No matter what breed of dog you have, they’ll need to go out on walks. But which leash attachment should you use: a collar or a harness?
The truth is, this depends on your four-legged friend. For example, if they love to tug on the leash, they’ll often choke on the collar. A harness solves this issue, but it may not be the best choice for all breeds.
Need some help choosing between using a collar and a harness?
Let’s solve the collar vs. harness debate by going over their pros and cons!
Collars are the more popular solution for dog walking. If you have a small dog, you should be able to fit one finger between their skin and the collar. For bigger dogs, it’s better to have two fingers of space.
Pros of Collars
One significant advantage of collars is that they come in many styles and materials. For most breeds, you can find a collar that looks good and is comfortable for your dog. Plus, a collar is excellent for keeping ID and rabies tags.
Collars also come in several types. Flat collars, for instance, are great for dogs that can walk on a leash without pulling. A martingale collar would work best if your dog’s neck is about the same size as his head.
Cons of Collars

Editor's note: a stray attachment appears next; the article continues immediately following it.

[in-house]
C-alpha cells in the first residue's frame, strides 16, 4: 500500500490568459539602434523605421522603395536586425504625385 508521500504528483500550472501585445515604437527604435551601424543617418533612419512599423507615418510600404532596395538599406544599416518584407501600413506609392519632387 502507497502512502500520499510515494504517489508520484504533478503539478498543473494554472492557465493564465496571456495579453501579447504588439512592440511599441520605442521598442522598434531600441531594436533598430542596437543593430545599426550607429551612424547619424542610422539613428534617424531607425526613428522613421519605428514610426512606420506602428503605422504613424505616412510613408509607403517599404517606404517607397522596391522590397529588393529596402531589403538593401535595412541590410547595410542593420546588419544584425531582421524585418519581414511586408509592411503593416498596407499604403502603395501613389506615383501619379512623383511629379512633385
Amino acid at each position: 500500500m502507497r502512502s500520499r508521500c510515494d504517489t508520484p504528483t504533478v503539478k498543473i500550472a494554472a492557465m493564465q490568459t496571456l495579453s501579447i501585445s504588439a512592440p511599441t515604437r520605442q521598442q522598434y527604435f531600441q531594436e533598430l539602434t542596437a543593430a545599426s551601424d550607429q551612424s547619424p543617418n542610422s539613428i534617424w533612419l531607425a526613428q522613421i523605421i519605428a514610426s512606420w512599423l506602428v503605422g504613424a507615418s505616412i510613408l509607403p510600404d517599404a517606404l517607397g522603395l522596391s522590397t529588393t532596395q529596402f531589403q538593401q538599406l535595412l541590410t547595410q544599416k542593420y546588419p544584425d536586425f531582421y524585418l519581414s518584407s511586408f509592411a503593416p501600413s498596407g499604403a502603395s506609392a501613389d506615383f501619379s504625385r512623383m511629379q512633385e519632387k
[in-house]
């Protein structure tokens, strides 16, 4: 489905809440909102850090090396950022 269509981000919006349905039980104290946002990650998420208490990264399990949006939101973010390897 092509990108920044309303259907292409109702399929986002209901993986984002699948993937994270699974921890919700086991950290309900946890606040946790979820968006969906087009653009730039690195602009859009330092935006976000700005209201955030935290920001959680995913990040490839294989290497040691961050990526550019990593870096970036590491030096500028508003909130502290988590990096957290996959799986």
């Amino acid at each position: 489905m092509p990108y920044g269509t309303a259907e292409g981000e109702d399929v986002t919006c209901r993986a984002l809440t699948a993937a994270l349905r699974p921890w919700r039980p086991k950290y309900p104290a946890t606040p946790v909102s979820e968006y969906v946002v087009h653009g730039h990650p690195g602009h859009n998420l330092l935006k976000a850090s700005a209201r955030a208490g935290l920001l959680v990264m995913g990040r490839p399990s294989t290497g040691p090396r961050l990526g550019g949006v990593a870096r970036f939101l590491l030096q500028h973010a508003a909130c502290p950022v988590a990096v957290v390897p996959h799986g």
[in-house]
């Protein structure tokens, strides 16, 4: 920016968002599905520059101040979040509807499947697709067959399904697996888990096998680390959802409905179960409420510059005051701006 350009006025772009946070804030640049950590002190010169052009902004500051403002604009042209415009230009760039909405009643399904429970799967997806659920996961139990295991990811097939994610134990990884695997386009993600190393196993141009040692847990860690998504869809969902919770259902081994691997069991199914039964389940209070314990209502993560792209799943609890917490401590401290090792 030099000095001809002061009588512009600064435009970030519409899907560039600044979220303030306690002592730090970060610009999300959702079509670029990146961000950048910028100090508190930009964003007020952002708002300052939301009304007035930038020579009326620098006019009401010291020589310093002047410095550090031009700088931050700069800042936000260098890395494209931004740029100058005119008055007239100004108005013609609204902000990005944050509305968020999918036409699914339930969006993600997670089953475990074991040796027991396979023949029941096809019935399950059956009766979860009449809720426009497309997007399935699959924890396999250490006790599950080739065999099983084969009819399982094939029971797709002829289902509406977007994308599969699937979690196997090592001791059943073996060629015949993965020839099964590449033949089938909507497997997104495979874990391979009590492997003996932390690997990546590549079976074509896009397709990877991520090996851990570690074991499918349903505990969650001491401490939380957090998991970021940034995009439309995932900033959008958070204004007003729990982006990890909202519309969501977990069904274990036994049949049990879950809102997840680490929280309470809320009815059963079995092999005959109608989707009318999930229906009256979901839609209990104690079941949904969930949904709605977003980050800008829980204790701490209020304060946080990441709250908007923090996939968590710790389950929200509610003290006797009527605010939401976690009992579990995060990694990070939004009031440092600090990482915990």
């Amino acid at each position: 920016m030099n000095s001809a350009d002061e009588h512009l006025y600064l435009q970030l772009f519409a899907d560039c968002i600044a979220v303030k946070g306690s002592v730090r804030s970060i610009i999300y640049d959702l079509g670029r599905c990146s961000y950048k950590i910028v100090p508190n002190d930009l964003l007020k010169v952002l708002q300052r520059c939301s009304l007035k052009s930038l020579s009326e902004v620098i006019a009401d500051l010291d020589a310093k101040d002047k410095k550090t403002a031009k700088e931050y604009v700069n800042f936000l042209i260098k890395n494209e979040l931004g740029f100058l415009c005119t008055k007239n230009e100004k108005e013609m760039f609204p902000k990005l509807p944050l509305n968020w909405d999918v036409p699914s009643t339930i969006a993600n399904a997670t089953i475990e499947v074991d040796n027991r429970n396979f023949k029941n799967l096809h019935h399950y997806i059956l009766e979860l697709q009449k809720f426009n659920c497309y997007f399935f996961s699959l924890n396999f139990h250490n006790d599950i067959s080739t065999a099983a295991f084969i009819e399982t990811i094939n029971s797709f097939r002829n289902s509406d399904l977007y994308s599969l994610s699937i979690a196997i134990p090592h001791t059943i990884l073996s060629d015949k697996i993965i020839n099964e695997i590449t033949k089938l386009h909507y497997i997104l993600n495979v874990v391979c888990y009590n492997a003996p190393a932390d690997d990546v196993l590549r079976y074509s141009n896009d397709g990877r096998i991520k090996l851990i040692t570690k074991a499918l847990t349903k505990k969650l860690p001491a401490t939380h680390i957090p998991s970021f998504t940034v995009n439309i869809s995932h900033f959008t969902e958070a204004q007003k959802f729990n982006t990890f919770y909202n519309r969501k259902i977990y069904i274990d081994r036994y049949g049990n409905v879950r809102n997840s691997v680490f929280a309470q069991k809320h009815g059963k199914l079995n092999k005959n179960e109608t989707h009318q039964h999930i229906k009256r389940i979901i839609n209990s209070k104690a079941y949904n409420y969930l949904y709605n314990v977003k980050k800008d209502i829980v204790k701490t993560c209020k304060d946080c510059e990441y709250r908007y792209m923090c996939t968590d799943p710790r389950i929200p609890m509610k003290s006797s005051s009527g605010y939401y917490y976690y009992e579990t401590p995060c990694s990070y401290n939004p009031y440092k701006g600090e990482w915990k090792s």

The main disadvantage of collars is that they make it easier for your dog to wiggle out. That’s particularly true for breeds like Whippets or Greyhounds, whose heads are smaller than their bodies.
As mentioned, collars may not be safe for dogs that love to pull. They can reduce the airflow they’re getting or even injure themselves. Finally, collars aren’t safe for dogs with medical issues like glaucoma.
As with collars, choosing the correct size harness for your dog is essential. Again, it’s best to use the finger rule. Keep in mind that you’ll need to spend more time taking the dog harness on and off.
Pros of Harnesses
Harnesses cover the dog’s chest, upper back, and shoulders, which helps reduce pulling. They’re also better at preventing your dog from slipping out. A harness works well for puppies that aren’t used to the leash.
A dog harness doesn’t put pressure on the dog’s trachea. That makes them ideal for dogs with neck issues or a history of tracheal collapse. Taking pressure off the neck helps breeds prone to spinal problems.
Finally, harnesses also come in different types. For instance, this dog harness is an excellent all-around choice for your furry friend.
Cons of Harnesses
Harnesses are bulkier than collars, which can make them more uncomfortable. That’s particularly true in hot weather. Some dogs don’t like harnesses, so it may take them more time to get used to walking with one.
Depending on the size of your dog, harnesses may require more physical strength. In fact, using a back-clip harness may allow your dog to pull you, which can matter in the harness vs. collar argument!
Collar vs. Harness: Which Is Better?
At the end of the day, the collar vs. harness question isn’t that simple. That said, this guide will help you make the right decision. Get a vet’s recommendation if you want to make sure your dog will be safe.
Want to know more about the dog harness vs. collar debate? Keep reading our Pet section!